Three Fast Fixes to a Low Credit Score


Buying a new car, negotiating credit card rates, or applying for a job—these are all reasons you might need to boost your low credit score. If your score is too low, you might be refused a loan, assigned a high interest rate, or even turned down for a job. And some landlords might close the doors on rentals to people with low credit scores.

Here are three strategies to raise your low credit score, and fast!

1. Find creative ways to lower your utilization rates. Your utilization rate is the balance you have on each individual credit card expressed as a percentage of the limit. If your limit is $4,000 and your balance is $2,000, your utilization rate is 50 percent. If your balance decreases to $1,000, your utilization rate drops to 25 percent.

The credit-scoring bureaus respond best to people with utilization rates below 30 percent. If you have a high utilization rate, your low credit score can start to improve by getting your utilization rate below 30 percent.

Obviously, you can lower your utilization rate by paying down your balance. You can also lower your utilization rate by transferring a portion of your credit card balances to credit cards with higher limits, or asking your credit card companies to increase your limits.

If you have fewer than five credit cards (the maximum number you should have), you could also open a new credit card that holds some of your debt.

Keep in mind that opening a new credit card will cause your score to drop initially, but so long as you keep the balance below 30 percent and make timely payments, your score will start to improve in about six months.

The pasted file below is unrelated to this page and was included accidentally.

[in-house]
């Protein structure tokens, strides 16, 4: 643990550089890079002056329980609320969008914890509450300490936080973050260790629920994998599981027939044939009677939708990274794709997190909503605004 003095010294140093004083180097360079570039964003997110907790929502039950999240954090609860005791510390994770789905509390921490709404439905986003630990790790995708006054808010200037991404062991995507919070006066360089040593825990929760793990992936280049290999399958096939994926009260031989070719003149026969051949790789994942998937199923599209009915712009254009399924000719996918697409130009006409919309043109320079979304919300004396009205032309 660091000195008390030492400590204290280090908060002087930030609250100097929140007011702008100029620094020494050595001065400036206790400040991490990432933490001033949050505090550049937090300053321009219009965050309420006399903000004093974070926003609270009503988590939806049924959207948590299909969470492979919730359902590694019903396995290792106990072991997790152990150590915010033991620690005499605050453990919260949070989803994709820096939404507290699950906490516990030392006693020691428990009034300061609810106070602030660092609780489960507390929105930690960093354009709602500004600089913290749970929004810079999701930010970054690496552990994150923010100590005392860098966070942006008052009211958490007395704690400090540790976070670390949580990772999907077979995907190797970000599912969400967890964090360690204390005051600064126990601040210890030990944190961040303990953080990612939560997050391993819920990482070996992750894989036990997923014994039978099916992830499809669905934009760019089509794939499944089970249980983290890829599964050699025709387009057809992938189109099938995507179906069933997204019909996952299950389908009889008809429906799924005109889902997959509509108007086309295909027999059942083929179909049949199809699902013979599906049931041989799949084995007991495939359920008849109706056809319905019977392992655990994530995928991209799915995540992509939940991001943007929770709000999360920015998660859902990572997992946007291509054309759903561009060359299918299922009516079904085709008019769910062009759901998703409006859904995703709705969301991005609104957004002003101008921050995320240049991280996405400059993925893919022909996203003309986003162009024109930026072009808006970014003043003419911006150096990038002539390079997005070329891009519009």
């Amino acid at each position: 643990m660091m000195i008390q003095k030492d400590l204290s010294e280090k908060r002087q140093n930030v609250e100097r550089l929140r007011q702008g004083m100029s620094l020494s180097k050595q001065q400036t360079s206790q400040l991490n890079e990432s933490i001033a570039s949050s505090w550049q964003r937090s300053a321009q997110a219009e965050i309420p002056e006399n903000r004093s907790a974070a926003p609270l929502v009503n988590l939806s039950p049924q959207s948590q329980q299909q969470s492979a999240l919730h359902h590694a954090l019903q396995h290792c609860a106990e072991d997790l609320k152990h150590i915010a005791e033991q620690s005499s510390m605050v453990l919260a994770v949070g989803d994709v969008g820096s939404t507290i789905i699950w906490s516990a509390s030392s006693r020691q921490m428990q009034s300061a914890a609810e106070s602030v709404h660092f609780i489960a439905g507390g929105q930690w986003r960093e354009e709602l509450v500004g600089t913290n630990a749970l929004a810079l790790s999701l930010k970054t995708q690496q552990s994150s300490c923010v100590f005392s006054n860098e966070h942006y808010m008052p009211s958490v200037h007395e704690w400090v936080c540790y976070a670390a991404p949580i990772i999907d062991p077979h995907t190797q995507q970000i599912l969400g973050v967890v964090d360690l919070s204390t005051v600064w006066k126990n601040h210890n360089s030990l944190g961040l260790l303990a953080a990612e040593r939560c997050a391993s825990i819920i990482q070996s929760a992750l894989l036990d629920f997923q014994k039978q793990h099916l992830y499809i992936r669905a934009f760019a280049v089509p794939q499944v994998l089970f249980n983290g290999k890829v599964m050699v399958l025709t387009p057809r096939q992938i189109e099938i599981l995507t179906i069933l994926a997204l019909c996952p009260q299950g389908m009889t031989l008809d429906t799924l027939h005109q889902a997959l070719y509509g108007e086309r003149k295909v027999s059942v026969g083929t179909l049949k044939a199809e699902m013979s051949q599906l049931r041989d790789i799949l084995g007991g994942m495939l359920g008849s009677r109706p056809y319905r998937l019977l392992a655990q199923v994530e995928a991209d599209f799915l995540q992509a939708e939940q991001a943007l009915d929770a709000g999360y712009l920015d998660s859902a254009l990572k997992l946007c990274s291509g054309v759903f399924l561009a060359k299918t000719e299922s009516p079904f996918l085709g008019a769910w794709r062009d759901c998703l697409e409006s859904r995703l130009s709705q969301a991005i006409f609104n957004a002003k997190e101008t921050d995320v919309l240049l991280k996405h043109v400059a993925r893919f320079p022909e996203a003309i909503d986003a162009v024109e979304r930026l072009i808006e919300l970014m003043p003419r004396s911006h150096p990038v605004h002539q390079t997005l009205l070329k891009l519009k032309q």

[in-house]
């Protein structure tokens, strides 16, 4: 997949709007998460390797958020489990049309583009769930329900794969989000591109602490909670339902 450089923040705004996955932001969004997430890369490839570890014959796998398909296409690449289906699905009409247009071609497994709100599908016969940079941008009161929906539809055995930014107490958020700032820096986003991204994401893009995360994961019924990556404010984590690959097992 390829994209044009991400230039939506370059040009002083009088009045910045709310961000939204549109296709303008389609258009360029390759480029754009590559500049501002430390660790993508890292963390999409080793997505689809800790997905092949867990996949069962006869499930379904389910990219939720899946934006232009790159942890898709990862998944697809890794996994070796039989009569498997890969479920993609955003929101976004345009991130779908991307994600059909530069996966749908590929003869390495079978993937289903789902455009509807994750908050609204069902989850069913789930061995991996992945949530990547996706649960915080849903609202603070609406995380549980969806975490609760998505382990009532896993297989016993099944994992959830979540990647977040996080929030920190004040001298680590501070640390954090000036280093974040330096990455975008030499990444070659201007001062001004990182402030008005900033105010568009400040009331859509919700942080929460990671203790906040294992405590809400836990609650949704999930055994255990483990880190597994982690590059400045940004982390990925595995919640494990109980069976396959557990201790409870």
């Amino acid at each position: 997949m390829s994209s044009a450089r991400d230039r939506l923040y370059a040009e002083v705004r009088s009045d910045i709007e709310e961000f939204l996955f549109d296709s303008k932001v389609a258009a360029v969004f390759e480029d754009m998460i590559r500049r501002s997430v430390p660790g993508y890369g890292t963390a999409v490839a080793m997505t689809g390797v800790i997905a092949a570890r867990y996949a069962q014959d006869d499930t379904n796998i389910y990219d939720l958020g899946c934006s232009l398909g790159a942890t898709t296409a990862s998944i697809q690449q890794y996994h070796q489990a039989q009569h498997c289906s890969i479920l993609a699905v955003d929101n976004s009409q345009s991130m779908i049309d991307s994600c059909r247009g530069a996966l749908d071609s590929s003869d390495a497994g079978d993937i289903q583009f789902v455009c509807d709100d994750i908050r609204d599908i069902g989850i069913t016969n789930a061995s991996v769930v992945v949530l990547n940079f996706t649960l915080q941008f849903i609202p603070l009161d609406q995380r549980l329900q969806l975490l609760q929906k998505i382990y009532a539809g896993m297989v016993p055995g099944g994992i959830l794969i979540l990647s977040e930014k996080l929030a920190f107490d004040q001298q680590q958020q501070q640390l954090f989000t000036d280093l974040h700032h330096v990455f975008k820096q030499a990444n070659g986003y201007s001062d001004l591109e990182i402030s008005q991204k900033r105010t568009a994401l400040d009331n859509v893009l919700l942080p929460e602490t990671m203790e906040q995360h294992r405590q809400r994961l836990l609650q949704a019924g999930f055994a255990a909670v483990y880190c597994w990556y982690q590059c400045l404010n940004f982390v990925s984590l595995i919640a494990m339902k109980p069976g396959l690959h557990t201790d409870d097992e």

And if you are married, be sure to read my article about how to build credit fast by transferring balances to your spouse’s credit cards.

2. Become an authorized user on a family member’s credit card. If you have fewer than five credit cards, adding your name as an authorized user is a great strategy for quickly improving your credit score. Authorized users are allowed to use credit cards but have no contractual obligation to pay the bills.

For this reason, a person does not need to have a high credit score to qualify for authorized user status on a credit card. However, the credit card’s history will often be reported on the authorized user’s credit report, so long as the authorized user is related to the account holder. 

Therefore, becoming an authorized user on a family member’s credit card is one of the quickest ways to improve a credit score. This allows you to “borrow” the account holder’s clean credit history, which will cause your low credit score to quickly increase.

3. Correct your credit limits. Almost half of Americans have a credit card with a limit that is being incorrectly reported to the credit bureaus. Credit card companies often omit or misreport credit card limits to the credit-scoring bureaus. This causes your utilization rate to appear higher than it actually is. Imagine that you have a $300 balance on a credit card with a limit of $1000. Your utilization rate is 30 percent. Good news for your credit score, right?

Not so fast. If the credit card company is only reporting a $500 limit, you will appear to be carrying a 60 percent utilization rate. And this hurts your credit score.

Are you one of the many Americans suffering from this mistake?  Find out by pulling your credit report from If the credit card companies are inaccurately reporting any credit limit of yours, immediately begin the process of correcting this mistake by using the forms and worksheets necessary to correct this mistake.

Philip Tirone is the author of 7 Steps to a 720 Credit Score, which reveals insider strategies for increasing a low credit score.


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